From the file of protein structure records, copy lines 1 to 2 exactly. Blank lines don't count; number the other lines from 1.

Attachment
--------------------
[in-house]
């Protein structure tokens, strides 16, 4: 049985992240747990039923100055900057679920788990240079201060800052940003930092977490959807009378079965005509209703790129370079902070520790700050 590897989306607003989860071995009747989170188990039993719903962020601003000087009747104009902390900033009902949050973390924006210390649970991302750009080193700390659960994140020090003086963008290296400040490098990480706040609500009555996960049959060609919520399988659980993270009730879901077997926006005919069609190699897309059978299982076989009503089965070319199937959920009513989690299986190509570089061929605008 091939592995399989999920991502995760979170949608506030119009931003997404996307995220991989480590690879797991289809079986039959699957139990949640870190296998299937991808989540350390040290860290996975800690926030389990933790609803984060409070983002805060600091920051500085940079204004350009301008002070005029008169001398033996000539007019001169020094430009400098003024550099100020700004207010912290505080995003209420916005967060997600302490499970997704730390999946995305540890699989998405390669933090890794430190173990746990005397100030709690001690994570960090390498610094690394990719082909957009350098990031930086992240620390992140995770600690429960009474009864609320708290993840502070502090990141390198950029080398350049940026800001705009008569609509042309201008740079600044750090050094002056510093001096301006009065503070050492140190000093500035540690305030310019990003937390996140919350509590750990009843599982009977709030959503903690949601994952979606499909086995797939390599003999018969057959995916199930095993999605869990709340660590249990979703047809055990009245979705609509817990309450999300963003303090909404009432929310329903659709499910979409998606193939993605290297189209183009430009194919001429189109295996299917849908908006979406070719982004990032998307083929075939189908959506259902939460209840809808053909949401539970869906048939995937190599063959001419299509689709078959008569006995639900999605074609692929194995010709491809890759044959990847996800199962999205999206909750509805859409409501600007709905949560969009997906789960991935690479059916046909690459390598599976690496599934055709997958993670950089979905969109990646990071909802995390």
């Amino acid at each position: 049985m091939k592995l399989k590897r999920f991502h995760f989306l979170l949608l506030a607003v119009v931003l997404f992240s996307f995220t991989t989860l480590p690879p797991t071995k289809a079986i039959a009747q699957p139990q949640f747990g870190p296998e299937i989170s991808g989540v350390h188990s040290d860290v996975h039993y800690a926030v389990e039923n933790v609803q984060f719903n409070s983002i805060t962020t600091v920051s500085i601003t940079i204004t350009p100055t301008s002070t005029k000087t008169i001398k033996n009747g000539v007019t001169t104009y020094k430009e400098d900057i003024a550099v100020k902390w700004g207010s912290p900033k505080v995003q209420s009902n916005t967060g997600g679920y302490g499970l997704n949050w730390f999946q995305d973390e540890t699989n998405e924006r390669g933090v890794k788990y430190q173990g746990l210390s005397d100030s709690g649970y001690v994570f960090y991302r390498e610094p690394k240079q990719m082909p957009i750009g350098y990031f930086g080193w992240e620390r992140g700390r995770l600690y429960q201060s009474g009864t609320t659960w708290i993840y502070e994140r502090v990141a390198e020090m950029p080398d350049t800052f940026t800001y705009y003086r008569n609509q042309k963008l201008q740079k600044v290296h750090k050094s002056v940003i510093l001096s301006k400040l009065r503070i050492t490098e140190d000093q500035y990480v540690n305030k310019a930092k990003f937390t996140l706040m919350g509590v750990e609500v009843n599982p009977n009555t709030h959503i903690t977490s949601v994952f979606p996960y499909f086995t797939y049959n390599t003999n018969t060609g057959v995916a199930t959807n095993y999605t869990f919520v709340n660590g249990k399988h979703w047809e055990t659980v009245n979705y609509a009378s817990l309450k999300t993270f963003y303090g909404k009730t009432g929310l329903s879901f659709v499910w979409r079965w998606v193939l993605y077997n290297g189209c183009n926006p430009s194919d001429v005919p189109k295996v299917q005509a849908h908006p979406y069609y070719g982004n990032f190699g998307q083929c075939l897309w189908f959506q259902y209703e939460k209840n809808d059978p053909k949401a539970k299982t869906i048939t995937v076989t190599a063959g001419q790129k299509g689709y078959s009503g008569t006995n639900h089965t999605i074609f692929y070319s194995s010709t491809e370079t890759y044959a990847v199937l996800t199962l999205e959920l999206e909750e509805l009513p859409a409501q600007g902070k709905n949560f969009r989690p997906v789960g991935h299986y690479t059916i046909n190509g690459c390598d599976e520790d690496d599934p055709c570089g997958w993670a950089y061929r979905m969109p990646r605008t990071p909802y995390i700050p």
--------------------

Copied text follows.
[in-house]
């Protein structure tokens, strides 16, 4: 049985992240747990039923100055900057679920788990240079201060800052940003930092977490959807009378079965005509209703790129370079902070520790700050 590897989306607003989860071995009747989170188990039993719903962020601003000087009747104009902390900033009902949050973390924006210390649970991302750009080193700390659960994140020090003086963008290296400040490098990480706040609500009555996960049959060609919520399988659980993270009730879901077997926006005919069609190699897309059978299982076989009503089965070319199937959920009513989690299986190509570089061929605008 091939592995399989999920991502995760979170949608506030119009931003997404996307995220991989480590690879797991289809079986039959699957139990949640870190296998299937991808989540350390040290860290996975800690926030389990933790609803984060409070983002805060600091920051500085940079204004350009301008002070005029008169001398033996000539007019001169020094430009400098003024550099100020700004207010912290505080995003209420916005967060997600302490499970997704730390999946995305540890699989998405390669933090890794430190173990746990005397100030709690001690994570960090390498610094690394990719082909957009350098990031930086992240620390992140995770600690429960009474009864609320708290993840502070502090990141390198950029080398350049940026800001705009008569609509042309201008740079600044750090050094002056510093001096301006009065503070050492140190000093500035540690305030310019990003937390996140919350509590750990009843599982009977709030959503903690949601994952979606499909086995797939390599003999018969057959995916199930095993999605869990709340660590249990979703047809055990009245979705609509817990309450999300963003303090909404009432929310329903659709499910979409998606193939993605290297189209183009430009194919001429189109295996299917849908908006979406070719982004990032998307083929075939189908959506259902939460209840809808053909949401539970869906048939995937190599063959001419299509689709078959008569006995639900999605074609692929194995010709491809890759044959990847996800199962999205999206909750509805859409409501600007709905949560969009997906789960991935690479059916046909690459390598599976690496599934055709997958993670950089979905969109990646990071909802995390």